- to make a characteristic short, sharp sound, as small birds and certain insects.
- to make any similar sound: The children chirped with amusement.
- to sound or utter in a chirping manner: The little girl chirped her joy.
- a chirping sound.
Origin of chirp
Examples from the Web for chirp
In a back room, video poker machines ding and chirp with the occasional squeal of delight from a winner.Italy’s Billion-Dollar Gambling Epidemic
Barbie Latza Nadeau
January 28, 2013
Silence, broken only by the chirp of the cheery little teakettle.Four Girls and a Compact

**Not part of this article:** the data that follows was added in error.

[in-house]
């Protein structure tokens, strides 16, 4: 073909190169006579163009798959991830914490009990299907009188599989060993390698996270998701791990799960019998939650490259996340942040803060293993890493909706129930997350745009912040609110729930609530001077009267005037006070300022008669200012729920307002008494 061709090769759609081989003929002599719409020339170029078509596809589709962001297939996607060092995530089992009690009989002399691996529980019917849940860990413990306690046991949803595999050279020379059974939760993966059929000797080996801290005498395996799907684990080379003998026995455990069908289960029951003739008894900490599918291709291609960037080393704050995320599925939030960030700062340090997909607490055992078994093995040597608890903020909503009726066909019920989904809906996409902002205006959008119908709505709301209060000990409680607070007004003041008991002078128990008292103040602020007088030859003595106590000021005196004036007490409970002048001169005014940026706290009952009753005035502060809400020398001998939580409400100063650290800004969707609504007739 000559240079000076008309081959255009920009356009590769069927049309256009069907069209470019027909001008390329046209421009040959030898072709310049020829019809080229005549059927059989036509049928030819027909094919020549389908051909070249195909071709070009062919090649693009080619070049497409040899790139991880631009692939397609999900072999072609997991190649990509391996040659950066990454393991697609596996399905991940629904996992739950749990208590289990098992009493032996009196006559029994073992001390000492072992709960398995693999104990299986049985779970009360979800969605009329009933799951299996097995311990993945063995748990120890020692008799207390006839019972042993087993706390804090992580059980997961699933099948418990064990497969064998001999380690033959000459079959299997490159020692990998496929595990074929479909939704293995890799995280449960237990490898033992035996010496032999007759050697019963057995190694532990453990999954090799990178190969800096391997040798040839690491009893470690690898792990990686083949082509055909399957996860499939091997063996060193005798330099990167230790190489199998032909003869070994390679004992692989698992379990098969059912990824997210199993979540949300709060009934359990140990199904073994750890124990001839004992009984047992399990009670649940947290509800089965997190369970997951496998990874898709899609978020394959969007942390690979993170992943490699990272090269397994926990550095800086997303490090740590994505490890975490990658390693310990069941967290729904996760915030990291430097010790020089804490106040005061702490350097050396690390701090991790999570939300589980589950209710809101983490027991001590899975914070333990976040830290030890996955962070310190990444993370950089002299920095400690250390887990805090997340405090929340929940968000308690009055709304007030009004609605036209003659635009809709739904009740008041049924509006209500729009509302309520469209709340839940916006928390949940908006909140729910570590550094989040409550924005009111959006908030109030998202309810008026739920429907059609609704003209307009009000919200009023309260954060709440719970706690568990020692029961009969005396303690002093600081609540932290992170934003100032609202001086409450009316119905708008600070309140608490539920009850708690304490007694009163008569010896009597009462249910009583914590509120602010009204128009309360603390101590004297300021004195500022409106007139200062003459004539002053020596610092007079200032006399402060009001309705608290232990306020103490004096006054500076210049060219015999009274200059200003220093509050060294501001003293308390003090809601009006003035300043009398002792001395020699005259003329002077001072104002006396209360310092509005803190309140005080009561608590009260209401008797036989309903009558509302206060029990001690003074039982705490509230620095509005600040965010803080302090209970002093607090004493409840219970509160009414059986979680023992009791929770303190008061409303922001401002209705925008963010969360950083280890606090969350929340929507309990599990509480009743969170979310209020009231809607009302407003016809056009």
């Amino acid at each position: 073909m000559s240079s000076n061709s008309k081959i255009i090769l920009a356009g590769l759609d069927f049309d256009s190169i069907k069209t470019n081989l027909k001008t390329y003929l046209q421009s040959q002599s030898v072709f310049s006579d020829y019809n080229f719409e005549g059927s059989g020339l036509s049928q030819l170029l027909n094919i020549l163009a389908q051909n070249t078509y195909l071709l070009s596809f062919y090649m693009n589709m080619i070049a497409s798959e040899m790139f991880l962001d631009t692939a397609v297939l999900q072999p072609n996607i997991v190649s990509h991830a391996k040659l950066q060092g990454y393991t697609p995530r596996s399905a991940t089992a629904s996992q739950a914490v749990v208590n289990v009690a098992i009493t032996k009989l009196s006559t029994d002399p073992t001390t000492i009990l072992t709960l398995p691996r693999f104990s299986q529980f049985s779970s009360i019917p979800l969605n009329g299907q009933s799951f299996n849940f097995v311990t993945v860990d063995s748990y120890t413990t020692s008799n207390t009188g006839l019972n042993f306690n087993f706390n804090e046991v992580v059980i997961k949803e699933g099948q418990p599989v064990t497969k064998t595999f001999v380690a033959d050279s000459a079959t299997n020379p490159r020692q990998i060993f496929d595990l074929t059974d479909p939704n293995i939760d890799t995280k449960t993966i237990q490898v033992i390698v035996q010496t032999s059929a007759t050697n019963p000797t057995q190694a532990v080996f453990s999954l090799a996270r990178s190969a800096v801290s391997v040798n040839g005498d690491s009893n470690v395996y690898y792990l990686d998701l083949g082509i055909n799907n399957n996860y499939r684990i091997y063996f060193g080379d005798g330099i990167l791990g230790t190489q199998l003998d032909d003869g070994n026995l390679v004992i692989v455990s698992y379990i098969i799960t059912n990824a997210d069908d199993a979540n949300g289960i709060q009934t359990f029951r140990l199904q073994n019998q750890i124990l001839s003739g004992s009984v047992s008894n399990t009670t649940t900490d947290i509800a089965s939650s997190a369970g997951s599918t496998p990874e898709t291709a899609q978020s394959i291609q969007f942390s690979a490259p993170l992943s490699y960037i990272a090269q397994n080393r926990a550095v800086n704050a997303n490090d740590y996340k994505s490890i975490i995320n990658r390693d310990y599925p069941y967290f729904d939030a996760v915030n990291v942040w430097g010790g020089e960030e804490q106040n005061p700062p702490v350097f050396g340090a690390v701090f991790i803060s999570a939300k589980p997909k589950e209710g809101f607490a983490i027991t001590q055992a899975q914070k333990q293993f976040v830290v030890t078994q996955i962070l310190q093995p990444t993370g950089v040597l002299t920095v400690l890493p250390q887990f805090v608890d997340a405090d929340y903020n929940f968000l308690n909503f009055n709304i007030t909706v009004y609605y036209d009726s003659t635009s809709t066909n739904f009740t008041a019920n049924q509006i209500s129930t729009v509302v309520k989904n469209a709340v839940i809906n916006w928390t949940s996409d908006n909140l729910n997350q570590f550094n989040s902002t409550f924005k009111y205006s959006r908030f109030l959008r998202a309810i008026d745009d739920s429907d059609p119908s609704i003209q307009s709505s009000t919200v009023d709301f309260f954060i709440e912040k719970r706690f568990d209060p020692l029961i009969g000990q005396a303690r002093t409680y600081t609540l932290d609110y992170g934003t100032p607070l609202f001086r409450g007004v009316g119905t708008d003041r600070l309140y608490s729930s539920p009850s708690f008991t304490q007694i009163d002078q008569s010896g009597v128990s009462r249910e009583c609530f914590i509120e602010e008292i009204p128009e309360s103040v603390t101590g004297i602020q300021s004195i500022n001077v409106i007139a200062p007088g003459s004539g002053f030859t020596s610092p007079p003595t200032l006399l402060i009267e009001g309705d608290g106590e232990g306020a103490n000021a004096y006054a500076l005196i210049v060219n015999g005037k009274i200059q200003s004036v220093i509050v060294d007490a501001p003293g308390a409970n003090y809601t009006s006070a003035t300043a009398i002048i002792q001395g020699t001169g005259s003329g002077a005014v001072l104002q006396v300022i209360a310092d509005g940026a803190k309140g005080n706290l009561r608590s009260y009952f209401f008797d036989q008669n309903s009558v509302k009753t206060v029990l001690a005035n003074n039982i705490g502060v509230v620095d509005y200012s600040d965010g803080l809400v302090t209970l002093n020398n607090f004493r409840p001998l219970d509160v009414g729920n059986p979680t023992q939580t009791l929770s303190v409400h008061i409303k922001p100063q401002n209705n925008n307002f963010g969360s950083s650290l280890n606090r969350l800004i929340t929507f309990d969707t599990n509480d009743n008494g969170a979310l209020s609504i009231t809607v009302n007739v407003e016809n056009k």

Annie Hamilton Donnell
Let us forget for a moment the chirp of the family housekeeper over her gods.Holbein
If you chirp, I'll have to blow the roof of your head off, Gage!Frank Merriwell Down South
Burt L. Standish
Sparrows begin to chirp, first one, then ten, then thousands.The Dragon Painter
Mary McNeil Fenollosa
All around him was the chirp and bustle of unseen bird and animal life.The Status Civilization
- (esp of some birds and insects) to make a short high-pitched sound
- to speak in a lively fashion
- a chirping sound, esp that made by a bird
- Confidential Human Incidents Reporting Programme: a system, run by the RAF Institute of Medicine, by which commercial pilots can comment on safety trends without the knowledge of their employers
Word Origin and History for chirp
mid-15c. (implied in chirping), echoic, or else a variant of Middle English chirken "to twitter" (late 14c.), from Old English cearcian "to creak, gnash." Related: Chirped. As a noun, attested from 1802.